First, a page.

I woke, like any other Monday, feeling kind of manic. The tips of my toes felt like tiny icicles, so I checked the clock to see what time it was, not wanting to get out of bed to check the thermostat, yet. But, wait, the LCD was dead. The moment was timeless because the power had been sucked out of my clock. No tiny, red lines to keep me on track.
Hubs stormed into the room and said, “Where’s the flashlight? The power is out.”
And, so my day began. One wrong turn after another, warped like the view through a porthole. I was powerless in a time without power.
For weeks, we kept receiving notices from the electric company claiming there would be an outage from 8 am-4 pm. Each time, I would prepare for a busy day with Babyface to stay away from the house. Each time, they would cancel. This was the one time that the notification wasn’t mailed to our house. Maybe they ran out of paper from all of the other “psyche” notices. I was far from prepared.
We were able to get Babyface ready for school and hubs had already taken a shower, so he was saved from stinking up his office. I, unfortunately, was not so lucky and ran out of hot water soon after I ventured in. My entire body was now slightly hued in blue. My color was more vibrant, but deadly.
Of course, this was the one night I forgot to charge my phone, so it was out of juice. No twitter. No email. I was like Laura Ingalls Wilder without Pa.
I sat around for three hours, doing whatever chores that didn’t require electricity. I emptied the dishwasher. I piled the mail neatly, but felt too fuzzy without coffee to open any of it. I relaxed, read and listened to the sound of silence, which was soothing for about 30 minutes. After that, it just made me feel deaf, so I took a nap and dreamt about zombies, which was appropriate because I was in full, skin costume from the cold.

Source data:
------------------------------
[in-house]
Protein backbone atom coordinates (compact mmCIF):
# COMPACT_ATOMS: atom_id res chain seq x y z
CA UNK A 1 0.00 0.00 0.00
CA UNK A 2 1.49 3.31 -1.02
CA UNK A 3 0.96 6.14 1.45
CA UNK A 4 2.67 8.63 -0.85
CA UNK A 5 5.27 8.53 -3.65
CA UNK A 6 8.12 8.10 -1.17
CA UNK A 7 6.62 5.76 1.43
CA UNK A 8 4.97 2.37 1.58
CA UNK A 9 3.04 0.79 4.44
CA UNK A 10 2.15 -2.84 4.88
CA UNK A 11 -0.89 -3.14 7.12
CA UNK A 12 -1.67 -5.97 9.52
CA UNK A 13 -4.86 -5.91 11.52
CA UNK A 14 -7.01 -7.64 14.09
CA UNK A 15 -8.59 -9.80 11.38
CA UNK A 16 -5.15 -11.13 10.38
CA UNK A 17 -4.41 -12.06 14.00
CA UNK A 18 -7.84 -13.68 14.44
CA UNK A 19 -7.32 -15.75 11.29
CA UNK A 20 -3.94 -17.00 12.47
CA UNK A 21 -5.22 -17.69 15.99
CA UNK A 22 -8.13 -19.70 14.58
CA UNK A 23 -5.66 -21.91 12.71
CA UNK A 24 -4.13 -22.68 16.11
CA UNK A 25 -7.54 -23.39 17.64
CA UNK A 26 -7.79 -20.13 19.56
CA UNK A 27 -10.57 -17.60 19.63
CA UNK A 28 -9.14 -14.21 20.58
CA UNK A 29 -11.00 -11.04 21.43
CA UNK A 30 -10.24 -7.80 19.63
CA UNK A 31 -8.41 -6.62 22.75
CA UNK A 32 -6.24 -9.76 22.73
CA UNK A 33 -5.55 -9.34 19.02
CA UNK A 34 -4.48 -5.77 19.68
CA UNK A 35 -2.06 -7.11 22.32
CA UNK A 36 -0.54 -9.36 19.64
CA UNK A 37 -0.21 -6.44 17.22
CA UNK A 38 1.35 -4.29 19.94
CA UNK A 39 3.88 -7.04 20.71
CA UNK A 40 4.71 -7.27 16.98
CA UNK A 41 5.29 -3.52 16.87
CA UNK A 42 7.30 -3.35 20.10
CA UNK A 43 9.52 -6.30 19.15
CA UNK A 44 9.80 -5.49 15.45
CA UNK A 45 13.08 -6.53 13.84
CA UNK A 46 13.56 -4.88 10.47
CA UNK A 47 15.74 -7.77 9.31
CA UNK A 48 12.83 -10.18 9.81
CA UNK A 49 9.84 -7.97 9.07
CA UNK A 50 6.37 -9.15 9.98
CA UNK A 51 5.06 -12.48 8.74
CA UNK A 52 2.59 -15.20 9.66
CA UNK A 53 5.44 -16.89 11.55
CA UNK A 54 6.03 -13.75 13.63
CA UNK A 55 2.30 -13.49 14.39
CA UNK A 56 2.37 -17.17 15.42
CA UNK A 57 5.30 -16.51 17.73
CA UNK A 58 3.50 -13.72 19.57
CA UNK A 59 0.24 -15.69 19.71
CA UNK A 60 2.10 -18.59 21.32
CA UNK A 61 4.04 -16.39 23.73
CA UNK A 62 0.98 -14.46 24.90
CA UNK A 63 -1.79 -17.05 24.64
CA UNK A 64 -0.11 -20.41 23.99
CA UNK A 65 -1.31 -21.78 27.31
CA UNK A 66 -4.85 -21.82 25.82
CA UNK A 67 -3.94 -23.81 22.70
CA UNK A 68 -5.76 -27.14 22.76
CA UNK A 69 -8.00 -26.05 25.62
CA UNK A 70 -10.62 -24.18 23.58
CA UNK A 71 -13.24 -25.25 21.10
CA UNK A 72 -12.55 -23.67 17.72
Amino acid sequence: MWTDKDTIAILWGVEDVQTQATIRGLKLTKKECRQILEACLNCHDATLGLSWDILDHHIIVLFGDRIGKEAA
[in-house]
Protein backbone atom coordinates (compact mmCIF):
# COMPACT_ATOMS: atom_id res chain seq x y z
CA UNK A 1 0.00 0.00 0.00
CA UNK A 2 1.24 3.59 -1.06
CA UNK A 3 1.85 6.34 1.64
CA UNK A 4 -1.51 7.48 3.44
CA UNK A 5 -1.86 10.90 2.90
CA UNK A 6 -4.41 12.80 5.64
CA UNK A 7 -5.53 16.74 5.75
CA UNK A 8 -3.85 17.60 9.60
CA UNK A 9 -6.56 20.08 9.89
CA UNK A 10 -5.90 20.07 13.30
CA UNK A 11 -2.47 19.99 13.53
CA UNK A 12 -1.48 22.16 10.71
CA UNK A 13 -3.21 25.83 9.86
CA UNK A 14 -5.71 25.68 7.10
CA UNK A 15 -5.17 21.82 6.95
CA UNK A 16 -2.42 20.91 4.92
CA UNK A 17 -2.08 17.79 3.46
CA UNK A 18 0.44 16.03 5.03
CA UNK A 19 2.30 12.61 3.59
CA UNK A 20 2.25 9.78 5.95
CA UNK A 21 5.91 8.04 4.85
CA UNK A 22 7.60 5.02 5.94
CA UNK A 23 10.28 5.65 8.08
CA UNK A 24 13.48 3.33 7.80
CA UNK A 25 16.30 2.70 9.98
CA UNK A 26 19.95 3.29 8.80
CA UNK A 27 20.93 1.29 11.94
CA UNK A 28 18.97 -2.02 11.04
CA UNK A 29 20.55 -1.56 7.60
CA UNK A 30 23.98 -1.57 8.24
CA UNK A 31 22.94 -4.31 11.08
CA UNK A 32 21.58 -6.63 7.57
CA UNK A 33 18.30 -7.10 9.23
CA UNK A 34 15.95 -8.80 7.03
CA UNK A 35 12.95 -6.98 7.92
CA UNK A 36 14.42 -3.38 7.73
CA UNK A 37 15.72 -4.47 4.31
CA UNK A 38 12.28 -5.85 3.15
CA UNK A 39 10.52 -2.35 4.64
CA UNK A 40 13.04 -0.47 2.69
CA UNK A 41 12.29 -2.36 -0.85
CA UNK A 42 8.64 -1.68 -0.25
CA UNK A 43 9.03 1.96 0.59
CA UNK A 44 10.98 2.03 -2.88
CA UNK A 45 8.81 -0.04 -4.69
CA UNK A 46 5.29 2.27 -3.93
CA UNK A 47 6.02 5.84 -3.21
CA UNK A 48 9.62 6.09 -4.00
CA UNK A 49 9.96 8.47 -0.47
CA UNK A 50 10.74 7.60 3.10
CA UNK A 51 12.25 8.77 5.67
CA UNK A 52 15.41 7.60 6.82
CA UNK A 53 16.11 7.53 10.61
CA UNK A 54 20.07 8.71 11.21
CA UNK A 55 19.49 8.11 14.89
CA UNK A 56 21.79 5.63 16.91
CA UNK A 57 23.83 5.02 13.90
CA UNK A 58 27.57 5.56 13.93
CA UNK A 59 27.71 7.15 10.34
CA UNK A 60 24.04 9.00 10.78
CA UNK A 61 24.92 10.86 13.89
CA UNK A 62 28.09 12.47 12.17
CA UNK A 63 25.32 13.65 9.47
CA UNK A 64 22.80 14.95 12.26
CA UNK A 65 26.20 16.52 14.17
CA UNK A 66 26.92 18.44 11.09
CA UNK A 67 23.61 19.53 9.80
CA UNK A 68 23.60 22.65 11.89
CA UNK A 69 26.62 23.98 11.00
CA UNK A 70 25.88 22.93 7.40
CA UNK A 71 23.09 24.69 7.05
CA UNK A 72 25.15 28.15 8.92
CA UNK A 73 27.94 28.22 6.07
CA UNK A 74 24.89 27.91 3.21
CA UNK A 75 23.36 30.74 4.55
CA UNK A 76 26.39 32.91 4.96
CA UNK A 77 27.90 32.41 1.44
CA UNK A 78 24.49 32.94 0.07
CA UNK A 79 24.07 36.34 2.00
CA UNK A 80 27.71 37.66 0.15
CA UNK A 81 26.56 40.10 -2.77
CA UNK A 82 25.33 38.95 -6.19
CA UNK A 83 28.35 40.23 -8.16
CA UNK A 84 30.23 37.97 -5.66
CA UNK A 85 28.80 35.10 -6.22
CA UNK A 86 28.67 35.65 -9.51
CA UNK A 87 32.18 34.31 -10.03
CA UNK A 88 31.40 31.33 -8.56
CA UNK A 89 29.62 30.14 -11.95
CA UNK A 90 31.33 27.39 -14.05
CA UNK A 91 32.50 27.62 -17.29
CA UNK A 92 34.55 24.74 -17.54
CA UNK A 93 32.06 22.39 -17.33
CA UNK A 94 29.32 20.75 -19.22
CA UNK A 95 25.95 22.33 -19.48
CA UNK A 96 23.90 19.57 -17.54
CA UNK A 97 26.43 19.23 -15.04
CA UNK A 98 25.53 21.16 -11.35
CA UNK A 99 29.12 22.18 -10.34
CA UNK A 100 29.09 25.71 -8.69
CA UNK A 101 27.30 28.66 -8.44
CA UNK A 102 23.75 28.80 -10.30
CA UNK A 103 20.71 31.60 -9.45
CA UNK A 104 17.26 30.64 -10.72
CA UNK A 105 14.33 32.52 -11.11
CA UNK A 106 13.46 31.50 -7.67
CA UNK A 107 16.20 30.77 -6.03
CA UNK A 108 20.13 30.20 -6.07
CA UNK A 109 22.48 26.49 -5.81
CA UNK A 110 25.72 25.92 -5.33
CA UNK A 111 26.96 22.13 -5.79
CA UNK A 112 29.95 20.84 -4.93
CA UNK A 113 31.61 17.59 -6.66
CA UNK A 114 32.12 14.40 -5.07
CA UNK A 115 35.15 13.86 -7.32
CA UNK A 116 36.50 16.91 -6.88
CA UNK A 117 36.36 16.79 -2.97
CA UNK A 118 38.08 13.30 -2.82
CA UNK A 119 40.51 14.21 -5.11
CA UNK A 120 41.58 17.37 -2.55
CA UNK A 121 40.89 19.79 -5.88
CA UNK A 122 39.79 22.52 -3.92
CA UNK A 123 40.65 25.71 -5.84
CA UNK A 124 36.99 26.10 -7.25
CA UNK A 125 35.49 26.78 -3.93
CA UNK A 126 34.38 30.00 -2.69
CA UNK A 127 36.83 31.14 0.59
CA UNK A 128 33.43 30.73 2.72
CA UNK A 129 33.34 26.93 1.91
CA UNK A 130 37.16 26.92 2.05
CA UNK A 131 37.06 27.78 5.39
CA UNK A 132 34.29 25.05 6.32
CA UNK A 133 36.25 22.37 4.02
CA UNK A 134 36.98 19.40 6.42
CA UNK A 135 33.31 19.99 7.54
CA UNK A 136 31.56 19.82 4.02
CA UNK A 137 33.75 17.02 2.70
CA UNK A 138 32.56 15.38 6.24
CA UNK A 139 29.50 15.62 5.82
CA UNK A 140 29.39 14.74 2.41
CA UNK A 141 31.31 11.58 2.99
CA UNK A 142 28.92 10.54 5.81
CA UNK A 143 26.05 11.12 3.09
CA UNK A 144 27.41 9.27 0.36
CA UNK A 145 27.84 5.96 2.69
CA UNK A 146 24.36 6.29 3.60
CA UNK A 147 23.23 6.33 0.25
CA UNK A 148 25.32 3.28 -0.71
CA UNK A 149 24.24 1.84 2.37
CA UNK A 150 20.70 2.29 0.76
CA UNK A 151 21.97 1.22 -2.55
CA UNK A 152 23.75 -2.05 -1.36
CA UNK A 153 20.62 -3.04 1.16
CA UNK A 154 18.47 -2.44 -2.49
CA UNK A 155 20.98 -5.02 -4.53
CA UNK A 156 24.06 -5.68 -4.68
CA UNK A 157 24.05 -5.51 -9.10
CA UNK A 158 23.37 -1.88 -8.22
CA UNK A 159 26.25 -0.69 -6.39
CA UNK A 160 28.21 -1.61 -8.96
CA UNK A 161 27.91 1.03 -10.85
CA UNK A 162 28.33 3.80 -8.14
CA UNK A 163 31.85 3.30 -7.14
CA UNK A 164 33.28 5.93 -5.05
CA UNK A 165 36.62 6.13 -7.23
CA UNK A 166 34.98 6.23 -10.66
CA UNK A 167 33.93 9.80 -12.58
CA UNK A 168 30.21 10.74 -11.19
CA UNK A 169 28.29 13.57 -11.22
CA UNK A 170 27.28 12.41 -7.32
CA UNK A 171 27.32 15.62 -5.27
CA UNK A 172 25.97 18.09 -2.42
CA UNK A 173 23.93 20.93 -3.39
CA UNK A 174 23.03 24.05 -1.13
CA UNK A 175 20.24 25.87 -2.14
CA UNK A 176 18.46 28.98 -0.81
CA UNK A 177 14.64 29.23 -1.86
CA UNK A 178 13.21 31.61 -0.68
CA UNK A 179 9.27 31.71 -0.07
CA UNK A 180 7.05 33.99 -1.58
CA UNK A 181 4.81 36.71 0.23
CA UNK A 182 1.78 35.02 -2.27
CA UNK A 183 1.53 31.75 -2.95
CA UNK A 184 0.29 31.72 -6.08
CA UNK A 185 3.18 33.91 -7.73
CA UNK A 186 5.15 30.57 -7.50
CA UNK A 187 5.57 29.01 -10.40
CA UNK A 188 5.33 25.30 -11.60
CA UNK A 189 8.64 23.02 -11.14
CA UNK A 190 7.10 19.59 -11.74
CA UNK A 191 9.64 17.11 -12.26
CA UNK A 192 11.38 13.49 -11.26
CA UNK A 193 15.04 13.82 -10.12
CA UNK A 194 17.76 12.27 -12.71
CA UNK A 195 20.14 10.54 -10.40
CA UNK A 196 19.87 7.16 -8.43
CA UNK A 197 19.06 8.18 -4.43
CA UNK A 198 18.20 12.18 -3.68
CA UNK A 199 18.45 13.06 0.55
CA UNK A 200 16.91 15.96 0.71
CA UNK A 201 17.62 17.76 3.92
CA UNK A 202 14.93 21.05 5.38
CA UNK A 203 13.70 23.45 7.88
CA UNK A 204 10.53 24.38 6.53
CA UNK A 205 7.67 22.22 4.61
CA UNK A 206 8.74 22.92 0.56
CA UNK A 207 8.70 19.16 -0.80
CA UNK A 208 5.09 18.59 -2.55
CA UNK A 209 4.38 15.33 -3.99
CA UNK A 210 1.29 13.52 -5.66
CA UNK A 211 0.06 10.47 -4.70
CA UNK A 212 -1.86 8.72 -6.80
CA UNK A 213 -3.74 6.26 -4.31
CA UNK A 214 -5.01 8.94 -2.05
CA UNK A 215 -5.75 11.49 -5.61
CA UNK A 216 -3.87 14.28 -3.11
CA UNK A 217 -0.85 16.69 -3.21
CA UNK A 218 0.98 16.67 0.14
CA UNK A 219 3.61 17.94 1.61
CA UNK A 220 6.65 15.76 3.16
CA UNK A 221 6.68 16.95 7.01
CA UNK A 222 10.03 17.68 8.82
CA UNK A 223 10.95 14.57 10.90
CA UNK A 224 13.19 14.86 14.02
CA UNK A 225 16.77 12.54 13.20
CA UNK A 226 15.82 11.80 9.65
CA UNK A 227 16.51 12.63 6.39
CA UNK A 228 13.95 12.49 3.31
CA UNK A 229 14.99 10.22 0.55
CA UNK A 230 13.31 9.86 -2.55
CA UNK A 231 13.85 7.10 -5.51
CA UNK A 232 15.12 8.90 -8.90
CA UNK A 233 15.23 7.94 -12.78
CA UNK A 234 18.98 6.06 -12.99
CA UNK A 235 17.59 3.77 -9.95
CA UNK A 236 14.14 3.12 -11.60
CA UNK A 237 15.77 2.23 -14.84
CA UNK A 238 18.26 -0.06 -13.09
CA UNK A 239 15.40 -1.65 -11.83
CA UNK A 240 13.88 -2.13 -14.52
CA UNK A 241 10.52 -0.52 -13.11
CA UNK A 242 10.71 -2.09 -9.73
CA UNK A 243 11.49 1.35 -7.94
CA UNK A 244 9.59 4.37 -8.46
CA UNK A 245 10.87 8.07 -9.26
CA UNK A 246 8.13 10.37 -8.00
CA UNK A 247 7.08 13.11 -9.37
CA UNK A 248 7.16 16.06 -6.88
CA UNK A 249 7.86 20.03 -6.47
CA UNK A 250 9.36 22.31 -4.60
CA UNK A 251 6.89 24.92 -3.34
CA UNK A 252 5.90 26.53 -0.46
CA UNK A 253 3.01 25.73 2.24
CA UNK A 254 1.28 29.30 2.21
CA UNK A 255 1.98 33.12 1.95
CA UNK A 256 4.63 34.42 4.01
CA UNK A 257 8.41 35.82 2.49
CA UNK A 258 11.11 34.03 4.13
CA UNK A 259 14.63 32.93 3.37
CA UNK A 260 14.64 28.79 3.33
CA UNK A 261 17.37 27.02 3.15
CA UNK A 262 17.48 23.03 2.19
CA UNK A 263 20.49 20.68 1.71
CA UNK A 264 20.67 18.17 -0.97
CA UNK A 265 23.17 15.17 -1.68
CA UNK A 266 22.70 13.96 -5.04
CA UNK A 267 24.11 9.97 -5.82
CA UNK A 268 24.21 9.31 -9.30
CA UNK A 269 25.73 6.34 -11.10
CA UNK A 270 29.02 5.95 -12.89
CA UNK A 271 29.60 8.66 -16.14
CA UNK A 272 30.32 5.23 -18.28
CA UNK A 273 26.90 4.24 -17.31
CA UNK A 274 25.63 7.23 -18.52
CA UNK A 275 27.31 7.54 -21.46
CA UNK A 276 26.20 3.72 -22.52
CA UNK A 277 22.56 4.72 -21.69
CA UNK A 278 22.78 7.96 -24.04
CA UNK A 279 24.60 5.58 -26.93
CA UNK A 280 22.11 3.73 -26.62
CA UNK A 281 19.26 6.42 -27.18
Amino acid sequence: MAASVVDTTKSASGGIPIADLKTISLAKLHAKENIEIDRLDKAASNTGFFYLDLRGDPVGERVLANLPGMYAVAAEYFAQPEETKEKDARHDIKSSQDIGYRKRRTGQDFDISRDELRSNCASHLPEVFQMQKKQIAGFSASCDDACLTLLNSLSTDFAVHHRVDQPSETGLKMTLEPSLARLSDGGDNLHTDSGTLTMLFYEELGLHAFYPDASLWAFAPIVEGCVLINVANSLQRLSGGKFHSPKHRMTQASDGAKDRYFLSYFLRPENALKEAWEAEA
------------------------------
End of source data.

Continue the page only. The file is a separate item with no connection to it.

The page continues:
I woke, put on my smelly clothes from the day before, since I was sans light and they were lying on the chair. I opened the fridge long enough to pack a lunch for Babyface and headed to Starbucks. They were out of anything tasty, so I settled for a simple piece of pound cake. Nutritious and healthy to charge me up for a wacky day in Johnny Depp’s shoes.
I picked up Babyface and headed for my parents for warm refuge, while we ate lunch. My father was in a mood and started up on me about how my daughter is smart and I shouldn’t redshirt her. I was PMSing or Premenopausaling, so this didn’t bode well. His judgment was like a gavel pounding on my head and led to some major crocodile tears. However innocent, it made my make-up run.
My vision was blurred by the well I was trying to hold back. My four-year-old had to comfort me, which was embarrassing. She is the sweetest little girl and she managed to turn my trip around, if even for a few minutes.
I headed upstairs to settle my soul down and regroup. It was just a bad morning, I thought. Couldn’t get worse, I thought.
As I was checking out my new jacket in the full-length mirror, I noticed a large piece of plastic on the back. It was a sensor. Bloomingdales had forgotten to remove the sensor! Again, reminding me that Black Friday is a dark, dark day. I would have to lug my daughter there and fight for a bigger discount for my pain and suffering (This is where the Indian, “bargain” part of me comes in handy).
But, wait, we had a park playdate with my girlfriends and their kids. I would have to wear the jacket to the park, like it was a new fashion statement. It would be the “shoplifting” fad of 2012.